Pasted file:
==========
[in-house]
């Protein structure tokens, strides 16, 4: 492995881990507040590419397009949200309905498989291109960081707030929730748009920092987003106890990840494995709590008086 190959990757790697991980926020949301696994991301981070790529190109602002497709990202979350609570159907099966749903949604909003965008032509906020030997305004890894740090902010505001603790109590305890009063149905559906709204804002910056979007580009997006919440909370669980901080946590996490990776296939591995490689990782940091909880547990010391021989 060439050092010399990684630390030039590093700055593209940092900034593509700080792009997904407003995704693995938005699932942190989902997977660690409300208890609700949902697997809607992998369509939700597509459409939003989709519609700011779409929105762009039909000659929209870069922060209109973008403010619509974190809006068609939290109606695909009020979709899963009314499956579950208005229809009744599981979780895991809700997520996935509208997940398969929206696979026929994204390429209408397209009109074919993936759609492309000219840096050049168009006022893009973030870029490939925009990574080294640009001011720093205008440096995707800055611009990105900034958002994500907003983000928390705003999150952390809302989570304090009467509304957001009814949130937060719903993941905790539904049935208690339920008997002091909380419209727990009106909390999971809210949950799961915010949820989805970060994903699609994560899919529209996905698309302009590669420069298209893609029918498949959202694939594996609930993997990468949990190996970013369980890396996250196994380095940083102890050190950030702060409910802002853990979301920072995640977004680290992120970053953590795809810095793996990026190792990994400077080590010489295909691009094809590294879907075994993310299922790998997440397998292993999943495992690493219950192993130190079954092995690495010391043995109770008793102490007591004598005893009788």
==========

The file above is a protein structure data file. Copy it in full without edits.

[in-house]
């Protein structure tokens, strides 16, 4: 492995881990507040590419397009949200309905498989291109960081707030929730748009920092987003106890990840494995709590008086 190959990757790697991980926020949301696994991301981070790529190109602002497709990202979350609570159907099966749903949604909003965008032509906020030997305004890894740090902010505001603790109590305890009063149905559906709204804002910056979007580009997006919440909370669980901080946590996490990776296939591995490689990782940091909880547990010391021989 060439050092010399990684630390030039590093700055593209940092900034593509700080792009997904407003995704693995938005699932942190989902997977660690409300208890609700949902697997809607992998369509939700597509459409939003989709519609700011779409929105762009039909000659929209870069922060209109973008403010619509974190809006068609939290109606695909009020979709899963009314499956579950208005229809009744599981979780895991809700997520996935509208997940398969929206696979026929994204390429209408397209009109074919993936759609492309000219840096050049168009006022893009973030870029490939925009990574080294640009001011720093205008440096995707800055611009990105900034958002994500907003983000928390705003999150952390809302989570304090009467509304957001009814949130937060719903993941905790539904049935208690339920008997002091909380419209727990009106909390999971809210949950799961915010949820989805970060994903699609994560899919529209996905698309302009590669420069298209893609029918498949959202694939594996609930993997990468949990190996970013369980890396996250196994380095940083102890050190950030702060409910802002853990979301920072995640977004680290992120970053953590795809810095793996990026190792990994400077080590010489295909691009094809590294879907075994993310299922790998997440397998292993999943495992690493219950192993130190079954092995690495010391043995109770008793102490007591004598005893009788």